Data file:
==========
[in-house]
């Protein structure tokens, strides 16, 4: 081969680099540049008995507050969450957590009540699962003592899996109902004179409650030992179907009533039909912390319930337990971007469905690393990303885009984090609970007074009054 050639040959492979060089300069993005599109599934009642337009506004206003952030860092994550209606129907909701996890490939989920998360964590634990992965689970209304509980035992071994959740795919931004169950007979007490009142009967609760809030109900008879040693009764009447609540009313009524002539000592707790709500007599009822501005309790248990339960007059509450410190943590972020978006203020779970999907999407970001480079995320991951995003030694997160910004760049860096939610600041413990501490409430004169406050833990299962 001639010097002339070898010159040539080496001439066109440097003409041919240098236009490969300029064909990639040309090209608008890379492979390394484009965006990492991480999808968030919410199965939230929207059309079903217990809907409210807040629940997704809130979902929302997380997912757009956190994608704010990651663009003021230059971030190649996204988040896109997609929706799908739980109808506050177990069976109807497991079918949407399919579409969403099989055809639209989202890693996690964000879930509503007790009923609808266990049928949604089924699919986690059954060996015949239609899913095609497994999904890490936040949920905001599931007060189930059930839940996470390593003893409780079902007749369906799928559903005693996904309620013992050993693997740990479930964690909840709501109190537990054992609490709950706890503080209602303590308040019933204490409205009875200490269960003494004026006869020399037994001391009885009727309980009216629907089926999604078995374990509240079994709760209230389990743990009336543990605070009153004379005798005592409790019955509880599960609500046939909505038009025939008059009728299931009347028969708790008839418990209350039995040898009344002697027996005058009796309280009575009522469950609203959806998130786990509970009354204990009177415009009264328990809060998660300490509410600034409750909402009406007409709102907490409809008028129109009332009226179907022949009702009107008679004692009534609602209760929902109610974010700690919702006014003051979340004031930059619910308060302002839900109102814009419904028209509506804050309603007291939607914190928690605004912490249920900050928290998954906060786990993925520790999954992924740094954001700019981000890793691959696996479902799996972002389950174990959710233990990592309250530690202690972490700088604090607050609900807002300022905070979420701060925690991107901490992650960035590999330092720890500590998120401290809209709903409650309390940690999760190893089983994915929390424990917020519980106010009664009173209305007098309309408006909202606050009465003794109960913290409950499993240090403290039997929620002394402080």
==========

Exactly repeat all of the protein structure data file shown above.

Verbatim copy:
[in-house]
């Protein structure tokens, strides 16, 4: 081969680099540049008995507050969450957590009540699962003592899996109902004179409650030992179907009533039909912390319930337990971007469905690393990303885009984090609970007074009054 050639040959492979060089300069993005599109599934009642337009506004206003952030860092994550209606129907909701996890490939989920998360964590634990992965689970209304509980035992071994959740795919931004169950007979007490009142009967609760809030109900008879040693009764009447609540009313009524002539000592707790709500007599009822501005309790248990339960007059509450410190943590972020978006203020779970999907999407970001480079995320991951995003030694997160910004760049860096939610600041413990501490409430004169406050833990299962 001639010097002339070898010159040539080496001439066109440097003409041919240098236009490969300029064909990639040309090209608008890379492979390394484009965006990492991480999808968030919410199965939230929207059309079903217990809907409210807040629940997704809130979902929302997380997912757009956190994608704010990651663009003021230059971030190649996204988040896109997609929706799908739980109808506050177990069976109807497991079918949407399919579409969403099989055809639209989202890693996690964000879930509503007790009923609808266990049928949604089924699919986690059954060996015949239609899913095609497994999904890490936040949920905001599931007060189930059930839940996470390593003893409780079902007749369906799928559903005693996904309620013992050993693997740990479930964690909840709501109190537990054992609490709950706890503080209602303590308040019933204490409205009875200490269960003494004026006869020399037994001391009885009727309980009216629907089926999604078995374990509240079994709760209230389990743990009336543990605070009153004379005798005592409790019955509880599960609500046939909505038009025939008059009728299931009347028969708790008839418990209350039995040898009344002697027996005058009796309280009575009522469950609203959806998130786990509970009354204990009177415009009264328990809060998660300490509410600034409750909402009406007409709102907490409809008028129109009332009226179907022949009702009107008679004692009534609602209760929902109610974010700690919702006014003051979340004031930059619910308060302002839900109102814009419904028209509506804050309603007291939607914190928690605004912490249920900050928290998954906060786990993925520790999954992924740094954001700019981000890793691959696996479902799996972002389950174990959710233990990592309250530690202690972490700088604090607050609900807002300022905070979420701060925690991107901490992650960035590999330092720890500590998120401290809209709903409650309390940690999760190893089983994915929390424990917020519980106010009664009173209305007098309309408006909202606050009465003794109960913290409950499993240090403290039997929620002394402080």